Leaders are under relentless pressure to improve organisational capability to deliver more with less; increasing pace and agility locally, and with partners and suppliers, to find different operating models to increase efficiency and deliver better value to customers. But as Einstein famously said “We cannot solve our problems with the same thinking we used when we created them.” And yet it seems that many still do make this assumption.
I have become more curious about the practical impact of change and transition. Here are few things that I have found in working with senior leaders that were keen to implement change.
There is often a focus upon reordering, restructuring, and other related mechanical actions that drain resources, time, and effort away from the capacity needed to tackle the real challenge- culture change! I’ve also noticed the significant impact that history has upon an organisation’s capability to really move on, to change habits and behaviours; and generate a systemic shift through enhanced employee engagement that leads to improved organisational performance.
It’s critical that you get knowledge that helps you to understand past history. It will inhibit progress if you do not pay attention to it.
A major change in the nature and shape of an organisation can lead to a failure to transfer or a loss of what I think of as ‘organisational memory’. This can have a major impact upon the functioning of part or all of a business going forward. Such history can haunt organisations for years. It can appear more like folklore, where no one left in the organisation knows the true story and yet the legacy of the issue remains in the psyche and impacts upon current day decision making. The significance is that the original informal governance frameworks are largely invisible, and are highly impactful upon the capability of the organisation to become more agile and high performing.
As a leader getting to understand the folklore in your business will inform how you go about making the change.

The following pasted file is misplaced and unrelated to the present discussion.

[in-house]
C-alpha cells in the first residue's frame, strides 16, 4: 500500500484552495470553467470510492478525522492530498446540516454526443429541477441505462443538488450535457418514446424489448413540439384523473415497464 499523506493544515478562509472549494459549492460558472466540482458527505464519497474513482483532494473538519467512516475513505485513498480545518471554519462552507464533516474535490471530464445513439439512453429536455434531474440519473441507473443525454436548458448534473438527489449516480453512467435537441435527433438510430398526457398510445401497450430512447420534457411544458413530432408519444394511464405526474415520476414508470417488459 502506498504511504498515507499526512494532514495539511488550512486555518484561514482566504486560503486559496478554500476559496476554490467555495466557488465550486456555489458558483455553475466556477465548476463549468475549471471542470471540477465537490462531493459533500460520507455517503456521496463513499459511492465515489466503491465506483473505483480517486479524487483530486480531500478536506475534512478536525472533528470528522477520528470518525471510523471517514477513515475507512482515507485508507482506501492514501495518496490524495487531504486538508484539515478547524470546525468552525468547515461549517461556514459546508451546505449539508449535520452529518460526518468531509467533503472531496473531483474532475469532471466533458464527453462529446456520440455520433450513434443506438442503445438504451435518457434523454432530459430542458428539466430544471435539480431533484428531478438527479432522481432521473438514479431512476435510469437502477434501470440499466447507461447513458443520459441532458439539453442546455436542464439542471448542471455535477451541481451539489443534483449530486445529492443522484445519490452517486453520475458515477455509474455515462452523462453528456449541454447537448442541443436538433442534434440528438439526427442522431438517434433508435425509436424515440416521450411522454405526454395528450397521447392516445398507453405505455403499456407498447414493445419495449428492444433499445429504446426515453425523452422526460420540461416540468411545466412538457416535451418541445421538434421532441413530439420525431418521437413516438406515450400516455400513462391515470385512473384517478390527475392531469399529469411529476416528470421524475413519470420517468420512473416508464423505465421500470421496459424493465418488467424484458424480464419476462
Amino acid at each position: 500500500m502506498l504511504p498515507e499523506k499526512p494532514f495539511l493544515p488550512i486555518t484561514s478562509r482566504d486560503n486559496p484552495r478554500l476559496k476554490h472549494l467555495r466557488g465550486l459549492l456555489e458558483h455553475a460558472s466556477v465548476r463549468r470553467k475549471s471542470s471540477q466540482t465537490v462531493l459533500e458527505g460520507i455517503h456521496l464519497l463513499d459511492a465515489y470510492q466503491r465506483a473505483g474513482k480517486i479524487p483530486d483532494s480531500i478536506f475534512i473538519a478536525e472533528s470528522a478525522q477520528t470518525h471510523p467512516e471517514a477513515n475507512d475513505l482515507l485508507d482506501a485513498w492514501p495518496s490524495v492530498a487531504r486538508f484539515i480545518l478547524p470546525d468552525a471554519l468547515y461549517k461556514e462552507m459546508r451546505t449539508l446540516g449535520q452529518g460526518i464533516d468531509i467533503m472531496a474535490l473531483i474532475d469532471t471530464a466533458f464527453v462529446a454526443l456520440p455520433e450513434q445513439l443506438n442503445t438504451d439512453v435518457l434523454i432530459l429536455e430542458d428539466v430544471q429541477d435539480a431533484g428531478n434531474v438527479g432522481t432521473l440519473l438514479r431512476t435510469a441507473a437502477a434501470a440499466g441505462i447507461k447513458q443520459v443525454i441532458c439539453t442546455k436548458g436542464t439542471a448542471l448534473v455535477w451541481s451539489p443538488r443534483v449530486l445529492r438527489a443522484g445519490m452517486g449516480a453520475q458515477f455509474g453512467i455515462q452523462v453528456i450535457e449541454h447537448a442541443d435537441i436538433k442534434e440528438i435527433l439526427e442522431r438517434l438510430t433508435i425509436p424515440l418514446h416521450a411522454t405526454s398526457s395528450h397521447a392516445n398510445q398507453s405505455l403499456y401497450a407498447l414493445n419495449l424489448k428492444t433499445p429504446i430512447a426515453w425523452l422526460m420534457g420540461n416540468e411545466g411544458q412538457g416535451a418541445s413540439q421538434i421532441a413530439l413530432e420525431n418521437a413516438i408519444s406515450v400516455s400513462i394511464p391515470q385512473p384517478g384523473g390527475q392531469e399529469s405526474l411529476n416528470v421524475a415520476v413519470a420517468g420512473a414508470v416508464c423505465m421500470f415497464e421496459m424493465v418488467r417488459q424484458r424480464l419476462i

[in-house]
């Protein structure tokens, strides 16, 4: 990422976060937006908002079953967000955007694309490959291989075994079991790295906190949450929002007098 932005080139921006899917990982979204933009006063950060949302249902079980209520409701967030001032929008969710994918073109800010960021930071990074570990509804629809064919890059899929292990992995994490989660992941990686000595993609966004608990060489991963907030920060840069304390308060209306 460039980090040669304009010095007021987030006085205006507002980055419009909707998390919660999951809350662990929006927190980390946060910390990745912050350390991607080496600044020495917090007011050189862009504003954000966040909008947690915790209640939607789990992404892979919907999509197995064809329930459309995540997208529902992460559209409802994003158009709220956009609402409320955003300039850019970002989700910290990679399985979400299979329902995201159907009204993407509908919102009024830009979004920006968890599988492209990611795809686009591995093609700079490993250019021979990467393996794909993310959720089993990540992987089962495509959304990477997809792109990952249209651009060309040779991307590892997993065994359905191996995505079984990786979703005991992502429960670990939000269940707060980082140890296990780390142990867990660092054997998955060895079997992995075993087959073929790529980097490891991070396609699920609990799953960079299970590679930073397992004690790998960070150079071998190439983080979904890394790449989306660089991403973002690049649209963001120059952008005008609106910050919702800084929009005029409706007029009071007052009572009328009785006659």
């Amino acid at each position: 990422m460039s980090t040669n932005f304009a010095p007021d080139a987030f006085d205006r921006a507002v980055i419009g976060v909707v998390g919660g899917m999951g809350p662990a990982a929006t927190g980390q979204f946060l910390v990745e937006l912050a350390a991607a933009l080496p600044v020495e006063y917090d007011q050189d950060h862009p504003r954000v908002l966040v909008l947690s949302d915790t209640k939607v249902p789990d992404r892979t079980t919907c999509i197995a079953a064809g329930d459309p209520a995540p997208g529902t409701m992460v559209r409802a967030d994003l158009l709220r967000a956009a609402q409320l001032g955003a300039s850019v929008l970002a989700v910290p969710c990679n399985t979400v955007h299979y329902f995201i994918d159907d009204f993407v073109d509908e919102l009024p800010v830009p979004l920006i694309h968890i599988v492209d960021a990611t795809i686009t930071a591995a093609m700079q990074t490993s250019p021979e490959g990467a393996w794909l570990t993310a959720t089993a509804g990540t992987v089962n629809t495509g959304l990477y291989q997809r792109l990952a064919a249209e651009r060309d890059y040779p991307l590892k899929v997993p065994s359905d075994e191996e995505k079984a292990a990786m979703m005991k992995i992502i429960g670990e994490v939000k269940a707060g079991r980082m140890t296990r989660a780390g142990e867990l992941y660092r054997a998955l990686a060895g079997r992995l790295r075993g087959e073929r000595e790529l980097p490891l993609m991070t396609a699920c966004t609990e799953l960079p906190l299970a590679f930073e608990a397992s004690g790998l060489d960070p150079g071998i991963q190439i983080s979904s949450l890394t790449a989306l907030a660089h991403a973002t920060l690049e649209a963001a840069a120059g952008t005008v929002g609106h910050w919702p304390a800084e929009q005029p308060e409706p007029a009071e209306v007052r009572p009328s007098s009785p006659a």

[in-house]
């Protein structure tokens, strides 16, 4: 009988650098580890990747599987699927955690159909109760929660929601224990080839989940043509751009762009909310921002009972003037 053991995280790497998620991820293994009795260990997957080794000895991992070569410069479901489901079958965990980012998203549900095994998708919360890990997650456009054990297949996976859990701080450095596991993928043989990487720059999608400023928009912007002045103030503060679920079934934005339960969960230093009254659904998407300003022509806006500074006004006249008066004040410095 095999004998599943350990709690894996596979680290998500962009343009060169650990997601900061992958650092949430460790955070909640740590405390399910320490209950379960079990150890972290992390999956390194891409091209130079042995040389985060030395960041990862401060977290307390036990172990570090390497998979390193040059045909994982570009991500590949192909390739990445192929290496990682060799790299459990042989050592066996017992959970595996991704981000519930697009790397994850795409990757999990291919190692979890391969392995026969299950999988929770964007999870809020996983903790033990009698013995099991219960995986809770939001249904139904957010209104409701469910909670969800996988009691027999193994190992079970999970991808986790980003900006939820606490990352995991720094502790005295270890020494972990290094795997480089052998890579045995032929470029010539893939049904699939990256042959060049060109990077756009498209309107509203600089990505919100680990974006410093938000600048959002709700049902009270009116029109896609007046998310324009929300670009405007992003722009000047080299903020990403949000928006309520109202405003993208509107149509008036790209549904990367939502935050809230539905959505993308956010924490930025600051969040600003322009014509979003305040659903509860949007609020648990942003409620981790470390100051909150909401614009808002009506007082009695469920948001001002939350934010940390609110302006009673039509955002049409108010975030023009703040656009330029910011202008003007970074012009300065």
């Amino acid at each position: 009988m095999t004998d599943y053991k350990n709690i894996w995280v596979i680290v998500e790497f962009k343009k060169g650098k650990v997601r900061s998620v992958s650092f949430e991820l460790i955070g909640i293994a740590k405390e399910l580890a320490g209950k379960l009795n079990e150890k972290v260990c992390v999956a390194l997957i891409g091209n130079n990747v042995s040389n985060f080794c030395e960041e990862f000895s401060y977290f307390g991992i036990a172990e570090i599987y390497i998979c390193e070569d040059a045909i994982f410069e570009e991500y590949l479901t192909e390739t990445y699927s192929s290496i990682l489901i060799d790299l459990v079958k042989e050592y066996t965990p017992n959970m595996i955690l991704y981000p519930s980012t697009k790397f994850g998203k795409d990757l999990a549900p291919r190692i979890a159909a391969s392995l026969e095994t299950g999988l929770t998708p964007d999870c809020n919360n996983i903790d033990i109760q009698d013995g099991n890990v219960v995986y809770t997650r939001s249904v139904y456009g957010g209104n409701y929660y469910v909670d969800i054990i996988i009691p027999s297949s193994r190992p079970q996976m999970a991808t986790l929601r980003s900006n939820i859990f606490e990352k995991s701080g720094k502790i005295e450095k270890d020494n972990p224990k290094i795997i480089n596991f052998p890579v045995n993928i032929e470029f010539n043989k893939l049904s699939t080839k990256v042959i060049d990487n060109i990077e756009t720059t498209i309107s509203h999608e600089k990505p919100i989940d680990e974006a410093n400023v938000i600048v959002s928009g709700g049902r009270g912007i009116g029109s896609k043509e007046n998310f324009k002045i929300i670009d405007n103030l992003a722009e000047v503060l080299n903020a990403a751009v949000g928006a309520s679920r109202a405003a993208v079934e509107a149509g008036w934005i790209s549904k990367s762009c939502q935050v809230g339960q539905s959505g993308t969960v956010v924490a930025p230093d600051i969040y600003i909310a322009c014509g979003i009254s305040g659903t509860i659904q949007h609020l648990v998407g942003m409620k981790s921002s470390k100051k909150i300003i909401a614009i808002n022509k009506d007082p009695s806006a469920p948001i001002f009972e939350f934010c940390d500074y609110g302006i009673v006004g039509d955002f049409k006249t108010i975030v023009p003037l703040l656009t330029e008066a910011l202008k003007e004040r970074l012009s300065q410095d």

It’s easy for leaders to make assumptions often based upon their previous experience. A lack of true understanding about what is making the organisation work in the way that it does means that tinkering with structure is unlikely to bring about systemic change. I was recently reminded of the Peter Drucker quote ‘culture eats strategy for breakfast’.
In my experience all too often leaders see an organisation in the third person. I recall a conversation with a senior executive in which he said, “when will they do something about this, it’s not acceptable”. My challenge question was simple. Who are they? After all he was a member of the senior team. What contribution did he need to make in tackling the issue? It was an uncomfortable light bulb moment in a coaching conversation.
Change is an emergent process. The key is engagement. A leader creates opportunities for employees to connect with their colleagues, managers’, and the goals of the wider organisation. Supporting the creation of an environment where employees are motivated to want to connect with their work and really care about doing a good job is business critical. Employee curiosity will generate continuous improvement and enable sustainable change within the business. Rewiring how leaders think about the challenges ahead is the key to future success.